Australian Labor Party, bicameralism, colonialism, Constitution, the Dismissal, Federation, Gough Whitlam, High Court, Indigenous Australians, Julia Gillard, Liberals/Liberal Party of Australia, Mabo v Queensland (No 2), Medicare, National Party of Australia/Country Party, Robert Menzies, self-government, squatters, suffrage, White Australia policy/Immigration Restriction Act 1901 (Cth)
Non-Indigenous peoples have occupied land in Australia for 230 years, bringing different ways of life and forms of government to those of the Indigenous peoples they displaced. Today, Australia is one of the most multicultural societies in the world, and its politics focuses on securing high living standards for a diverse population. But before the Second World War, Australia was overwhelmingly white and Anglo-Celtic. As a settler society, political conflicts were dominated by disputes over the distribution of natural resources and, later, political power. Politics in the colonial and Federation eras established institutions, rules and norms that continue to shape national government and politics in Australia.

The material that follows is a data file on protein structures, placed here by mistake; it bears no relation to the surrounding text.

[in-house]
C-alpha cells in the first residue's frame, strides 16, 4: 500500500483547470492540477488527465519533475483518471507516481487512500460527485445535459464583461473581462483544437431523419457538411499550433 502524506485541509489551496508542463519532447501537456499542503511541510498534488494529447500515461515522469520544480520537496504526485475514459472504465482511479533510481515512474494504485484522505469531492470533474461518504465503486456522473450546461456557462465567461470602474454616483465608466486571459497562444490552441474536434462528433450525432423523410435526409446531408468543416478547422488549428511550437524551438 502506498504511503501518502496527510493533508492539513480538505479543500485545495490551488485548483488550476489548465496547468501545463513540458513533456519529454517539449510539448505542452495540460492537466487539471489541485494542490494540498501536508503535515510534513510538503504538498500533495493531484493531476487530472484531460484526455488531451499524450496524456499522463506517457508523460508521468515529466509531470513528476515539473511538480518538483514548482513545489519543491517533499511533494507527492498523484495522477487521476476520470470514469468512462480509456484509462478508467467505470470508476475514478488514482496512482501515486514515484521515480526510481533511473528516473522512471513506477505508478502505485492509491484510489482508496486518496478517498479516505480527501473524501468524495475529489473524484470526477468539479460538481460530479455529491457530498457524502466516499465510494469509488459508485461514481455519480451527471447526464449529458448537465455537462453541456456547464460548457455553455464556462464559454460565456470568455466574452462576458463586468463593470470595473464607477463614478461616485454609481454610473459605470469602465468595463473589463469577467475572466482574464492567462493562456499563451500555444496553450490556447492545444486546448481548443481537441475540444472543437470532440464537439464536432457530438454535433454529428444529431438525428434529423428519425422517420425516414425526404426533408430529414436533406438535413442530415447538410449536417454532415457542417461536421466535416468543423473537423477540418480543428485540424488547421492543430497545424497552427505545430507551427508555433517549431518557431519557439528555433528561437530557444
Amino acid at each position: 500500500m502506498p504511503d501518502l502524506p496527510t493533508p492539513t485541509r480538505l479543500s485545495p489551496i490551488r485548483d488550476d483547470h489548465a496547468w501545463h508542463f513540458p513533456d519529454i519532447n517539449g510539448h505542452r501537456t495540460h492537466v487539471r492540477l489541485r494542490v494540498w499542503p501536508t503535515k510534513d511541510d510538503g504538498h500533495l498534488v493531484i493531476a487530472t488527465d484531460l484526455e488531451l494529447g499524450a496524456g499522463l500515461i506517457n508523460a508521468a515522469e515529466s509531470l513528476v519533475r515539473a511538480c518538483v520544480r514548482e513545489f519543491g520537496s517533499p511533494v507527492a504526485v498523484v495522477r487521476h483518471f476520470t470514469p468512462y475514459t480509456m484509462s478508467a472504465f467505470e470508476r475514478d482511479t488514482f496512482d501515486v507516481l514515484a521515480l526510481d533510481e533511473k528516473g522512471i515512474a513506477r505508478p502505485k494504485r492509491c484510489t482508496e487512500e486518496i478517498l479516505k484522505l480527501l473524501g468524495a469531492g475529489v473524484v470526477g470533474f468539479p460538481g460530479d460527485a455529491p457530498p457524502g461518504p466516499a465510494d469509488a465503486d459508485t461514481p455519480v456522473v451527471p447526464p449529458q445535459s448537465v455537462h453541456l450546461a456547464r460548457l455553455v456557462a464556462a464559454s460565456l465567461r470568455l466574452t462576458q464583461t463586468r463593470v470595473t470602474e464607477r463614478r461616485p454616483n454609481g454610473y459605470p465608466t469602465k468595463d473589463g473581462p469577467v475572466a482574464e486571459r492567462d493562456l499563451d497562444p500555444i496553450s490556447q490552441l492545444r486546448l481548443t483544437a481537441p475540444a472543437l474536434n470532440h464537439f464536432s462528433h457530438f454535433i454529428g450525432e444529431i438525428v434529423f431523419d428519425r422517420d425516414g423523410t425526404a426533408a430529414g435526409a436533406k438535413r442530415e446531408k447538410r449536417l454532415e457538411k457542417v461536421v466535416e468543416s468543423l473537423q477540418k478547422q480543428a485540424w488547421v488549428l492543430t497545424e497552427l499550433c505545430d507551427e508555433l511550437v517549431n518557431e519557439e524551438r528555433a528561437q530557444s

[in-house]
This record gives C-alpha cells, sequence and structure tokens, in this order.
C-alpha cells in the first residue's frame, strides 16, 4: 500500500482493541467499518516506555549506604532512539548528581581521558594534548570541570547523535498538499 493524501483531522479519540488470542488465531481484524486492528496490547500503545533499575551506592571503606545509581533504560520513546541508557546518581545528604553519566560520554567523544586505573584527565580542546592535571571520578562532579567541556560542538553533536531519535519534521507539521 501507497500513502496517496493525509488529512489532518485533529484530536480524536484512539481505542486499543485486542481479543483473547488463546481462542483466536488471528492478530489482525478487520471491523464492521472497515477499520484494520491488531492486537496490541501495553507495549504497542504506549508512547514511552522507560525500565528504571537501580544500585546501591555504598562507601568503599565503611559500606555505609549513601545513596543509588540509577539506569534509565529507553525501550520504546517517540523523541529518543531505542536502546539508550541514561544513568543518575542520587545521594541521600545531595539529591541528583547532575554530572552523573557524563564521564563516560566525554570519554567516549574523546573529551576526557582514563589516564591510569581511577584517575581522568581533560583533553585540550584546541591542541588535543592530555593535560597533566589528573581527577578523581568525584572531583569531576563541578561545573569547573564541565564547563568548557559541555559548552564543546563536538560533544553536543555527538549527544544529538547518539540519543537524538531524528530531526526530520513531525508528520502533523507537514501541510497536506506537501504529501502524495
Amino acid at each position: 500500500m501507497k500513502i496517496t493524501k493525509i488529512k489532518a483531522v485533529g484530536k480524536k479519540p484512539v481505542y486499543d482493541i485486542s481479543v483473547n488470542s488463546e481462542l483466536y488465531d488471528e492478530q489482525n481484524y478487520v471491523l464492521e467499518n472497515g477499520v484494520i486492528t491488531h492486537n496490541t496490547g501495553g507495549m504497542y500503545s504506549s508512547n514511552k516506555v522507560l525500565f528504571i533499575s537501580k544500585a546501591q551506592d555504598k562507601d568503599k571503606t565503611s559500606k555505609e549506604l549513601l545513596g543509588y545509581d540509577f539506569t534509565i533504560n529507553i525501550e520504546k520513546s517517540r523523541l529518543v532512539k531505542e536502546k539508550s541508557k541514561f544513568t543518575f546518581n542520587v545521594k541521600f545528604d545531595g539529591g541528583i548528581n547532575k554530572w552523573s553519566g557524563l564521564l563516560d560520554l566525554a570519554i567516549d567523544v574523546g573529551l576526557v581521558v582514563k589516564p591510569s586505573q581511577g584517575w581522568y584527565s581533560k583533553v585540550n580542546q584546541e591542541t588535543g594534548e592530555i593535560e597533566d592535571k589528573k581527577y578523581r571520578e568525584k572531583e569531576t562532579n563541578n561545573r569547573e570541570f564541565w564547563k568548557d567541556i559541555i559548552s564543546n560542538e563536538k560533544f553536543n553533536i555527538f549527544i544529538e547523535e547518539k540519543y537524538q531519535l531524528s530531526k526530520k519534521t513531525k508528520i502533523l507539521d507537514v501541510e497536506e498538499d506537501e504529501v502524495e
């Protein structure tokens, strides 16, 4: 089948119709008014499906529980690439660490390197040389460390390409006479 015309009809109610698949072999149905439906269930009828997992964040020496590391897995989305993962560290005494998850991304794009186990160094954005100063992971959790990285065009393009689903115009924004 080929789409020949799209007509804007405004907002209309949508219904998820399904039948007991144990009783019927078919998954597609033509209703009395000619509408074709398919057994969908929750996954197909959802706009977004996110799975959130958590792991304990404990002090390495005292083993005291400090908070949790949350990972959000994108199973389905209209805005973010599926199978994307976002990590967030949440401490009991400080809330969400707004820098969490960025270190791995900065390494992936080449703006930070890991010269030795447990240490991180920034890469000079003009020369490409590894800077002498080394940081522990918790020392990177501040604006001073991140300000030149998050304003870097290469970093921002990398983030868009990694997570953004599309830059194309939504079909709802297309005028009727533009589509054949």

Indigenous people first arrived in Australia over 60,000 years ago. They brought with them customs and law. While Indigenous customary laws varied across tribal groups, there were some common aspects. Customary law was part of the oral tradition and reflected Indigenous peoples’ religious beliefs and their connection with the land. These laws were passed down the generations, from elders to children.
Indigenous laws were sets of rules enforced through social norms and sanctions. They included internal and external mechanisms for maintaining order and managing disputes. These laws considered kinship relations and stipulated rights and responsibilities according to individuals’ roles within the community. Decision making was often collective and deliberative. Customary law shaped Indigenous lives, from when and how to get married to when and how tribes should go to war. At the time of first contact Indigenous societies were governed by these laws.1